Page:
Most homeschool students are freed from the pressure of testing that regular school students face. This may not be ideal for them at a later date. For homeschool students hoping to apply for regular college, standardized tests can be more important than for students from regular school. The lack of formal grades in a homeschool setup can push up the importance of the performance of a homeschool student on a test such as the SAT, ACT or AP exam.

Why Should Homeschool Students Take the Standardized tests?

Although standardized testing is not a requirement in all states which allow homeschooling, they are an important tool for children looking into higher education in college. Instead of applying only for the final year SAT, it would be beneficial for the homeschool student to take a year end standardized test at the end of each academic session. This documentation will supplement the transcripts that the homeschool teacher sends over at the time of admissions.

Options for the Annual Standardized Test

The Stanford-10 Achievement Test is available for grades 3 to 12. It’s possible to find someone in the homeschool community to adminster the test. Or the homeschool parent could get certified to adminster the test on their own, should they meet the educational eligibility criterion. The California Achievement Tests is also acceptable to most states and many colleges will deem them at par with the Stanford Achievement Tests. Another option to consider would be the Iowa standardized test.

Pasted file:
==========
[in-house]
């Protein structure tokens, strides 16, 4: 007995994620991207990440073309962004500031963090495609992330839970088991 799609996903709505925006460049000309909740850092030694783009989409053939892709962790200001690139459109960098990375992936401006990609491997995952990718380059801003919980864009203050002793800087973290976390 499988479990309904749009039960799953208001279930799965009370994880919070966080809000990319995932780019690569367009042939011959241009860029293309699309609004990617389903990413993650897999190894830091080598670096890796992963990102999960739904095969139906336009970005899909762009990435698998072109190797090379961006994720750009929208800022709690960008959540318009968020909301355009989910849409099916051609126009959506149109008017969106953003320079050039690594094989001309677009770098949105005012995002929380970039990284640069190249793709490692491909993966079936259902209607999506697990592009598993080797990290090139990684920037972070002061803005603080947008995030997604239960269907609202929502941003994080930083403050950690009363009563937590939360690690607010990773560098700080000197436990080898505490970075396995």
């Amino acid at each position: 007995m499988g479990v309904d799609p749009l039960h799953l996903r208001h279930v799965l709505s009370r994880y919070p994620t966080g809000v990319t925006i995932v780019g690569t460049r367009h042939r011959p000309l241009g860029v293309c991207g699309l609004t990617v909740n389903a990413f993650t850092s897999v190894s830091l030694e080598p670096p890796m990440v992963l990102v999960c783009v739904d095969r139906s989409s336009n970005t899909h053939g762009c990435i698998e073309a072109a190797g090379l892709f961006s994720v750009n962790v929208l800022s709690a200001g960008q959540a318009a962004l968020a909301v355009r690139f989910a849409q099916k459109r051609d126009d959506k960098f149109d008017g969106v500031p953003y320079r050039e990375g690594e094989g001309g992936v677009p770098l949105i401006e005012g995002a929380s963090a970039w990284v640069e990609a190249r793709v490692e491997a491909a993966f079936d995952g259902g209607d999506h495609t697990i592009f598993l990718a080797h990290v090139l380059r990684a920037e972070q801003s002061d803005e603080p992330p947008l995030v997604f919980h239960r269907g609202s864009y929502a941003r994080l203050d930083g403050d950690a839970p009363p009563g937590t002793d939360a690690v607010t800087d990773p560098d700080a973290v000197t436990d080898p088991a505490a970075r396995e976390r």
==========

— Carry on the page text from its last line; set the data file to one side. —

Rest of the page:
When should Your Homeschool Students Take the Test?

Ideally speaking the homeschool student should be tested at the end of each academic session. Although the tests usually start in Grade 3 for standardized testing.  However, if that seems like too much for a larger sized homeschooling family, they could consider alternative year testing till the 8th grade. Then have yearly testing for all four years of High School from 9 to 12 grade. This will allow the college representative to follow the growth of the homeschool student’s academic achievements in a systematic and orderly manner, without becoming too much of a burden for the homeschool student or their homeschooling teacher.